WILLIAM V. CROSWELL - ATTORNEY

Lawyer for Accident & Personal Injury Victims

DOG BITES and OTHER INJURIES CAUSED by DOGS in ARIZONA

A Personal Injury Attorney can assist a Client who has been the victim of a dog bite or dog attack. Injuries from dog bites can be serious and a lawyer qualified in personal injury can assist the victim in understanding their rights.

ARIZONA LAWS PERTAINING TO DOG BITES and PERSONAL INJURIES from DOG ATTACKS:

Pursuant to Arizona statutes (laws) an injury to any person or damage to any property by a dog, while at large, shall be the full responsibility of the dog owner or person or persons responsible for the dog when such damages were inflicted [See Arizona Revised Statute - Chapter 11 Section 1020].

TO OBTAIN A FREE CONSULTATION TO REVIEW YOUR CASE 
CONTACT US AT:


WILLIAM V. CROSWELL

Attorney at Law
Address: 177 N. Church Avenue
Tucson, Arizona 85701

Phone (520) 622-3355

As to dog bites, Arizona statutes (laws) indicate that the owner of a dog which bites a person when the person is in or on a public place or lawfully in or on a private place, including the property of the owner of the dog, is liable for damages suffered by the person bitten, regardless of the former viciousness of the dog or the owner's knowledge of its viciousness. [See Arizona Revised Statute - Chapter 11 Section 1025]. However, there is an exception to liability for any governmental agency using a dog in military or police work if the bite occurred while the dog was defending itself from a harassing or provoking act, or assisting an employee of the agency in any of the following: (1) in the apprehension or holding of a suspect where the employee has a reasonable suspicion of the suspect's involvement in criminal activity, (2) in the investigation of a crime or possible crime, (3) in the execution of a warrant, and (4) in the defense of a peace officer or another person, unless the victim of the bite was not a party to, nor a participant in, nor suspected to be a party to or a participant in, the act that prompted the use of the dog in the military or police work.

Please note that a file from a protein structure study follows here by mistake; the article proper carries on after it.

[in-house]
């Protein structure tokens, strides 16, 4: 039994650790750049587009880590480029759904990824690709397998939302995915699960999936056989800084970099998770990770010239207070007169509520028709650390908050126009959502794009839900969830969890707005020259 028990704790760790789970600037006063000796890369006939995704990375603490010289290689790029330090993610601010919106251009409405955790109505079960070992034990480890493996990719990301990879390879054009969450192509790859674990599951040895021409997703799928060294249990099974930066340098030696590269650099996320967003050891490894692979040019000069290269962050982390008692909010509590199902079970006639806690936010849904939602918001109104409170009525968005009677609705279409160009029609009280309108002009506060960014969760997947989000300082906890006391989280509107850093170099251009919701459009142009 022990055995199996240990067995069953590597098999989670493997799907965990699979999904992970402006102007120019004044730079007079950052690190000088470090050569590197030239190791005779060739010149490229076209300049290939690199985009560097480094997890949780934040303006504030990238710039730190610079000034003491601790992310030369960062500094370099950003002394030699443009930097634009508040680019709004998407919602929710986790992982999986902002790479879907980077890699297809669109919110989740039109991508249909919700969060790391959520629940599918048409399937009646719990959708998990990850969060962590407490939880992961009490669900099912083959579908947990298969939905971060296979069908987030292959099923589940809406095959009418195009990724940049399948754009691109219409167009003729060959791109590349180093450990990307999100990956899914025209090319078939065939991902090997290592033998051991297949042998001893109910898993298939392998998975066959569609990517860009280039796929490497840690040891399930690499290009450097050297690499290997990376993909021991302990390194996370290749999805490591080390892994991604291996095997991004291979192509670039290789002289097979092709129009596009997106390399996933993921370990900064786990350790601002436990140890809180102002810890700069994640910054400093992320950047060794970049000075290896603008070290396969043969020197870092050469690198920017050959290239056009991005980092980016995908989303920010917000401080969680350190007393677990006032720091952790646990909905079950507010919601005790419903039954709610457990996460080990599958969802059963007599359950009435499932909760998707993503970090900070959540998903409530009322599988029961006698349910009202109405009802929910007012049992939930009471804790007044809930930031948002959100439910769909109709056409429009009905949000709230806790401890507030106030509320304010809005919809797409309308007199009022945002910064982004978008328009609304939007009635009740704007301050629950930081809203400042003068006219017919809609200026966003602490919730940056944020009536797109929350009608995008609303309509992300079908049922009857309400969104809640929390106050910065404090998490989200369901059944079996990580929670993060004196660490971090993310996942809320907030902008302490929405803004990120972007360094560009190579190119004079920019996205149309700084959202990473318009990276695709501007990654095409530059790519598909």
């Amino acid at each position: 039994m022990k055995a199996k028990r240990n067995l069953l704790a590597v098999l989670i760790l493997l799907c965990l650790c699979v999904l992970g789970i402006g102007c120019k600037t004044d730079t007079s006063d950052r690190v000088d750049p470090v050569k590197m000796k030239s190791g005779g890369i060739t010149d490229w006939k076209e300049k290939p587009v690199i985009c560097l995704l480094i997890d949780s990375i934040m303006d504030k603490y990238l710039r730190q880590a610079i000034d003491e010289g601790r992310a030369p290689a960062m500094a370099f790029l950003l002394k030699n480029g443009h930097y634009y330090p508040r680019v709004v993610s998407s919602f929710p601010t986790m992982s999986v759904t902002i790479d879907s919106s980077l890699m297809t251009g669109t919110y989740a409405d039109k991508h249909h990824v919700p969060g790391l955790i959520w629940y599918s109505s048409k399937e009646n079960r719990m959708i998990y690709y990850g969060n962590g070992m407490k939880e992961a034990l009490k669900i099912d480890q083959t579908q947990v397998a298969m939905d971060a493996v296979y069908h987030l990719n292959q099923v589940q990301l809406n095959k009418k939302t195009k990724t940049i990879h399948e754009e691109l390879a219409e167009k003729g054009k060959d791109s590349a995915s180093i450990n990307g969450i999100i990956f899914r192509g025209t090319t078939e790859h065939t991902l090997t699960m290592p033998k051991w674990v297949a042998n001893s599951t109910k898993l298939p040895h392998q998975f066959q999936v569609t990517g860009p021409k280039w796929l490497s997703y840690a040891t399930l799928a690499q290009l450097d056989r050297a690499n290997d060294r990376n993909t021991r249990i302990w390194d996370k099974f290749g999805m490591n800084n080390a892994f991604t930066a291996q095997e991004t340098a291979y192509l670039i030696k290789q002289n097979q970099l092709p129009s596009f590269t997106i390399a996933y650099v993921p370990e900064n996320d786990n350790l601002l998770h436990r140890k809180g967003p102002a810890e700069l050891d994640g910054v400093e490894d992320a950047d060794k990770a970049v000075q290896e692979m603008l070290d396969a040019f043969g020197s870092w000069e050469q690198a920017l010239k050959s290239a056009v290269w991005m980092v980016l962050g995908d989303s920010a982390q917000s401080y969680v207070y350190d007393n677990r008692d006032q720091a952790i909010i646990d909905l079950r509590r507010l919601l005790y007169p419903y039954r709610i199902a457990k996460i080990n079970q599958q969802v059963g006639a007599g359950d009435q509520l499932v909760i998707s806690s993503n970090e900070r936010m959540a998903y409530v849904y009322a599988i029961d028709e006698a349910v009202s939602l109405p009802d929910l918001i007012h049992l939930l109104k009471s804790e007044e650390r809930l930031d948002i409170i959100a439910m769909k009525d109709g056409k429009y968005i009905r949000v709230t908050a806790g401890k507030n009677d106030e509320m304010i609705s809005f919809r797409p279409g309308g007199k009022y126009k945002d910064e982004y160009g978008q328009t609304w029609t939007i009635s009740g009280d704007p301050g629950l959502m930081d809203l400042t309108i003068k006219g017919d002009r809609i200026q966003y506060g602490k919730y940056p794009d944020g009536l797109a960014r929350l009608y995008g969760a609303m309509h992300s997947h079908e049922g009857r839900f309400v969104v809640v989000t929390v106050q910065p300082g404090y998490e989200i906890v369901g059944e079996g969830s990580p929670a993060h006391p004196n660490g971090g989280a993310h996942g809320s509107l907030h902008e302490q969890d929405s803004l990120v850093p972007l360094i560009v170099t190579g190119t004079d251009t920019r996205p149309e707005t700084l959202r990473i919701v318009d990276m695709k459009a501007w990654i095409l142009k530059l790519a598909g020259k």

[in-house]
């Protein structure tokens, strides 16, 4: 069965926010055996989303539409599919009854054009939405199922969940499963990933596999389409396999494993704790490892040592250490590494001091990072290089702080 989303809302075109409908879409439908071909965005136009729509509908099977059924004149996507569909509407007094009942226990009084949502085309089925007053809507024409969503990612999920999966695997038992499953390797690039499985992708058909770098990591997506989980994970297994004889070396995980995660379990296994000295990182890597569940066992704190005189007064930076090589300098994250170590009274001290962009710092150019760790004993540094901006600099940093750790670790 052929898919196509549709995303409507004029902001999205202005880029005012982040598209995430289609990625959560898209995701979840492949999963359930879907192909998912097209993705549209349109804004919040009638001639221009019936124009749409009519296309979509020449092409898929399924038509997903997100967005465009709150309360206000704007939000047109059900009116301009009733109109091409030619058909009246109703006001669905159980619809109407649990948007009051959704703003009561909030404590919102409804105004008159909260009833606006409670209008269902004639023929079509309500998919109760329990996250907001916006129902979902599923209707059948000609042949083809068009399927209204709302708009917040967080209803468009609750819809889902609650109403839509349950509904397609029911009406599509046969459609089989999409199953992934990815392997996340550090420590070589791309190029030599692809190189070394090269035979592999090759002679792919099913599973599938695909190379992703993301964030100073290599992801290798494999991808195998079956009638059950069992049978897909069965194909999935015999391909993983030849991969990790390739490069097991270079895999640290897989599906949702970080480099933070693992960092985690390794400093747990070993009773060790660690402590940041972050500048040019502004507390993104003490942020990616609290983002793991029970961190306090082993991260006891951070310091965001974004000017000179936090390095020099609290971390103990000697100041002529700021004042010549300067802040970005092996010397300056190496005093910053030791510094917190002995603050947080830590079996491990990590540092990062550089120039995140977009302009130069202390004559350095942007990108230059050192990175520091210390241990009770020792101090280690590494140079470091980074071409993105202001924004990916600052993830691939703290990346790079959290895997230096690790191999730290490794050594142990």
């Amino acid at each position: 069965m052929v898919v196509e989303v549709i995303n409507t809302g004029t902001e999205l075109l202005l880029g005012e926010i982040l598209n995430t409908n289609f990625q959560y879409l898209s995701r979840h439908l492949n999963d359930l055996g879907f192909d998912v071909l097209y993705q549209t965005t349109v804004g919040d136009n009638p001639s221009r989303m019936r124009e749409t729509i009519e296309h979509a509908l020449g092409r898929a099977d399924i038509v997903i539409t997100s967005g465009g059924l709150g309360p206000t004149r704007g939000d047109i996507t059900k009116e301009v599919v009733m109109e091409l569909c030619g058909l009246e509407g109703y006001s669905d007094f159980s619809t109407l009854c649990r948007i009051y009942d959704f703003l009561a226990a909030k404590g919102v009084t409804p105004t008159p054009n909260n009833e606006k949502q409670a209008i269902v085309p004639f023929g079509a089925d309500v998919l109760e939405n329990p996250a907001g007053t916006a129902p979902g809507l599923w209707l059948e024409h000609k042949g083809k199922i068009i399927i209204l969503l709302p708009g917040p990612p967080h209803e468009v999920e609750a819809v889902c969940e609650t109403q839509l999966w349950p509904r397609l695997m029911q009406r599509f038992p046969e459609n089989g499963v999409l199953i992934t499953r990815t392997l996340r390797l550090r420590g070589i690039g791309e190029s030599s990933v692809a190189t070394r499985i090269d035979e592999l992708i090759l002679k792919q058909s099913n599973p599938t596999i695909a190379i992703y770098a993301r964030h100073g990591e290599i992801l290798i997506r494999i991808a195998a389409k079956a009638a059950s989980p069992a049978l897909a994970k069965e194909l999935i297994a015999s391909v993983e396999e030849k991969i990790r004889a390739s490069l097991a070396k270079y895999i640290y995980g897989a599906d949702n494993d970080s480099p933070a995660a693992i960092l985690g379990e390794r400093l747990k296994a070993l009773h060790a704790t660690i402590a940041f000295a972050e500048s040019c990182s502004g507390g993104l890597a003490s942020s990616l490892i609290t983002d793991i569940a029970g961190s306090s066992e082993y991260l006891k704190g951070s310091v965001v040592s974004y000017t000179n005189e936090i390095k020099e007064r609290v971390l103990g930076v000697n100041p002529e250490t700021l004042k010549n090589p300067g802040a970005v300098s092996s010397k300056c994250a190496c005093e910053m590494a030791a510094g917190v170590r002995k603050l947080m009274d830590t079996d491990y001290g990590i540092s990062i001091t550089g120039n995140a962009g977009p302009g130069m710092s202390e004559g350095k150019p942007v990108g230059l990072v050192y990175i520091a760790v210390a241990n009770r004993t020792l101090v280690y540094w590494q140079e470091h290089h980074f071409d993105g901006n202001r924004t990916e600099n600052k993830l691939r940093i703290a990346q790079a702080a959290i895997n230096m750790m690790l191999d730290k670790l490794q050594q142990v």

Further, despite the above, proof of provocation of the attack by the person injured shall be a defense to the action for damages. The issue of provocation shall be determined by whether a reasonable person would expect that the conduct or circumstances would be likely to provoke a dog [See Arizona Revised Statute - Chapter 11 Section 1027].

**IMPORTANT: Lawsuits based on the liability that are created by the above statutes (laws) for dog bites, and/or other injuries or damages caused by dogs, create what is referred to as "strict liability" on behalf of the dog owner(s), and the lawsuit must be filed in a Court of proper jurisdiction within 1 YEAR or recovery will be barred.

However, liability for dog bites, and/or other injuries caused by dogs, may also be based on "common law" (as opposed to based on the "strict liability" imposed by the aforesaid statutes)In these "common law" liability cases, the injured person must prove that the dog owner(s) knew, or should have known, of the dog’s abnormal dangerous propensity for viciousness (i.e.: the dog bit someone previously). Lawsuits for dog bites and other injuries caused by dogs, based on the "common law" theory must be filed in a Court of proper jurisdiction within 2 years or recovery will be barred.